ERIC Number: ED255963
Record Type: RIE
Publication Date: 1985-Apr-4
Reference Count: 0
"Billy" from "On Golden Pond": The Precocious Youth in Contemporary Popular Drama.
Pearl, Michael A.
The character of Billy in Ernest Thompson's "On Golden Pond" does not behave like "real" young people. Instead, he takes on adult qualities, as shown in his relationships with the other characters, in his speech, in his actions, and in the observations he makes during the play. Billy's adolescent behavior serves the dramatic purposes of providing humor, advancing the plot, and fulfilling romantic ideals about the relationships between youth and old age. His character is structured equally to Ethel and Norman, but Thompson does not allow dramatic time for Billy to develop. Instead he relies on the classic comic conventions and romantic ideals to carry the character. Billy's strong personality at his entrance and his later delivery of key exposition describing his relationship with Norman result in a character who appears too "theatrical" to be credible. The problems of the juvenile role arise when the playwright depends on the character for more than he has allowed the character development to accomplish credibly, as in the case of Billy. Another problem arises when the playwright is seeking some other effect, particularly humor or pathos, and falls victim to the relative ease of creating precocious youths. In contrast, such precocious juveniles would not be tolerated in society. (HOD)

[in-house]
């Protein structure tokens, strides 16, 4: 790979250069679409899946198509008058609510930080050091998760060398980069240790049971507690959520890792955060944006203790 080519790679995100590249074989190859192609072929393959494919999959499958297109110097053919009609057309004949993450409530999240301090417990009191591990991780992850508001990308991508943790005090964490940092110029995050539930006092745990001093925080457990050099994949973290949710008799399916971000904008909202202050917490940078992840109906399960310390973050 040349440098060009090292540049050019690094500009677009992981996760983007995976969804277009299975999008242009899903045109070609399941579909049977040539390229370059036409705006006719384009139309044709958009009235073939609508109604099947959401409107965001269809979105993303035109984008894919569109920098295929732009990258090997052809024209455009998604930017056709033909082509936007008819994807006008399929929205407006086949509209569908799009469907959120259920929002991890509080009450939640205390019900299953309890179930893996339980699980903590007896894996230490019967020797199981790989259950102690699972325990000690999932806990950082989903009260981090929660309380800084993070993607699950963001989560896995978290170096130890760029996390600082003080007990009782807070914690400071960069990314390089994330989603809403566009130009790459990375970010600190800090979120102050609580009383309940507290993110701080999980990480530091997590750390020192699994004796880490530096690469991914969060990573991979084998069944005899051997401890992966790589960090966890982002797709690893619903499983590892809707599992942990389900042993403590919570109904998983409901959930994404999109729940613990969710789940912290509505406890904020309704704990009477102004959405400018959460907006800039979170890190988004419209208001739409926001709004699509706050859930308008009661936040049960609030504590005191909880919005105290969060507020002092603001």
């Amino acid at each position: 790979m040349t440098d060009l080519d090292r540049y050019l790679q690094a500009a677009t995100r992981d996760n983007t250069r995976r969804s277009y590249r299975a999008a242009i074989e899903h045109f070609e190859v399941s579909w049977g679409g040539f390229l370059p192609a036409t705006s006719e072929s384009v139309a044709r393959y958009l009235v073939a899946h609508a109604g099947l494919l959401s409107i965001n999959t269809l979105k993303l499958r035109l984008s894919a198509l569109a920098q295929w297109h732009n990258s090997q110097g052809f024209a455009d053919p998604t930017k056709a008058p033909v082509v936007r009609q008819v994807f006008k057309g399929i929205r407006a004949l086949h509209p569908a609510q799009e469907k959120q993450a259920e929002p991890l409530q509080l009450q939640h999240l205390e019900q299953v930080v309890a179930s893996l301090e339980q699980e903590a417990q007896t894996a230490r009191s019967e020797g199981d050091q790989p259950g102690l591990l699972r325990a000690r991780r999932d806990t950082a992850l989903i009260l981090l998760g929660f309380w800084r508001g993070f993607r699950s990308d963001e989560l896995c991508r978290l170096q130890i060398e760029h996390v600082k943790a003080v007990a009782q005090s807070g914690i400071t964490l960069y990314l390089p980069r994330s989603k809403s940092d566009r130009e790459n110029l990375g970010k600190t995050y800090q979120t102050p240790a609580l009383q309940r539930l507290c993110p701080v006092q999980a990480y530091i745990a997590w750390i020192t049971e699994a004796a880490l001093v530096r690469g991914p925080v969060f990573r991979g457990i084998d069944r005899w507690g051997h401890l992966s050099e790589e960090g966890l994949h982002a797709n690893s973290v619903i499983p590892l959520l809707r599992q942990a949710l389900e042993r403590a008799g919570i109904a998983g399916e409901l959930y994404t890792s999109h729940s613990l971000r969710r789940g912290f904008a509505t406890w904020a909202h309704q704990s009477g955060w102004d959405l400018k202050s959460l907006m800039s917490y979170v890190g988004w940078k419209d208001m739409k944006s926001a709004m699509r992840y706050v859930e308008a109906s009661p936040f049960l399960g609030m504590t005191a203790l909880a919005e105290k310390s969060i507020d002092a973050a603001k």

Publication Type: Speeches/Meeting Papers; Opinion Papers
Education Level: N/A
Authoring Institution: N/A
Identifiers: Audience Response; On Golden Pond (Thompson)
Note: Paper presented at the Annual Meeting of the Central States Speech Association (Indianapolis, IN, April 4-6, 1985).